On July 22nd, 1796, a small party of surveyors arrived at the mouth of the Cuyahoga River. Led by Moses Cleaveland, a lawyer, Revolutionary War veteran, and director of the Connecticut Land Company, the party’s mission was to survey land owned by the company so that it could be sold to the public. That land, known as the Connecticut Western Reserve, makes up present-day Northeast Ohio.
On reaching the mouth of the Cuyahoga, Cleaveland decided that the site was the perfect place for a city. There was easy access to water, and high bluffs nearby offered protection. Cleaveland set two of his surveyors, Seth Pease and Amos Spafford, to work laying out where the new city’s streets would go. They also incorporated a 90-acre public square into their plans, as that was a common feature in towns throughout New England.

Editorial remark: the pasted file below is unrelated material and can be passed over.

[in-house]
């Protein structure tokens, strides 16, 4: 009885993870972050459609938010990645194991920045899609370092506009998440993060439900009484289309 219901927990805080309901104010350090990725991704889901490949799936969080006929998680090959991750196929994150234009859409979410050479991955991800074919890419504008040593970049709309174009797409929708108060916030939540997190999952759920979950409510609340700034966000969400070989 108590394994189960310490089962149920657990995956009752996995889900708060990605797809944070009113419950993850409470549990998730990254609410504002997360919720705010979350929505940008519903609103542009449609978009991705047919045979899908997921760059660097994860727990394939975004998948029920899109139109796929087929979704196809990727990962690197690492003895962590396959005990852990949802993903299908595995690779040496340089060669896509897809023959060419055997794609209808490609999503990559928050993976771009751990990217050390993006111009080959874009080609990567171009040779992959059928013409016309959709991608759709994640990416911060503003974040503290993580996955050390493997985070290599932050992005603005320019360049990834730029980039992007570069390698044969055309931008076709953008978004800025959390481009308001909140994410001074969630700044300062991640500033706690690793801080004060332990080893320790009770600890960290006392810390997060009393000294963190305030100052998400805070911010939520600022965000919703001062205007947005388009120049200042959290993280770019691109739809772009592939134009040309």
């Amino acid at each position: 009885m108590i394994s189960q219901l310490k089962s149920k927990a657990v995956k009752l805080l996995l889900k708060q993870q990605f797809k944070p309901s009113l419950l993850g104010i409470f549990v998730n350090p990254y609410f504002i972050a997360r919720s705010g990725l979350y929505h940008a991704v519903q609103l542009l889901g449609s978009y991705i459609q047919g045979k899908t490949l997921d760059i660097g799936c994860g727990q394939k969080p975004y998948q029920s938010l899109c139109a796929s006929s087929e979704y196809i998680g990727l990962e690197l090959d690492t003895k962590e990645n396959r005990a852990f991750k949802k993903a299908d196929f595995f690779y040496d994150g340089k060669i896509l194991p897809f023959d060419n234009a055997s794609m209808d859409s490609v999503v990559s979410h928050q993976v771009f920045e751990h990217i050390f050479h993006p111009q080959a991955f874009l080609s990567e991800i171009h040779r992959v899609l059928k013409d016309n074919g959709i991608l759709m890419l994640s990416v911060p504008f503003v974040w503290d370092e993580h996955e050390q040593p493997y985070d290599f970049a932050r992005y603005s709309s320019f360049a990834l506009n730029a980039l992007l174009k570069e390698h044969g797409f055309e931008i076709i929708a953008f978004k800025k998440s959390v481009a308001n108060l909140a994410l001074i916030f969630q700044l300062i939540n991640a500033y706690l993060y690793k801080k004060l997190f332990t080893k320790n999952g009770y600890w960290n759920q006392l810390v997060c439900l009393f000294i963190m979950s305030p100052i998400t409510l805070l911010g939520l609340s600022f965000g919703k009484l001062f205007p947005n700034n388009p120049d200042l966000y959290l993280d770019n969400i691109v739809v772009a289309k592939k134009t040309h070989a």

Pease’s surveyor’s compass and journal, along with one of his early maps of the Western Reserve, are now treasured artifacts in the Western Reserve Historical Society’s collection. He went on to a long and distinguished career as a surveyor and cartographer in the United States. Spafford became one of the leading citizens of the young city of Cleaveland. As for the founder? Moses Cleaveland returned to Connecticut soon after deciding on the site for the new city. He died in 1806, having never returned to the city that bears his name.
Over the past 224 years, Cleveland has been called many things from the Best Location in the Nation to the Mistake on the Lake, and everything in between. But as we celebrate Founders’ Day, we’re happy to call Cleveland home.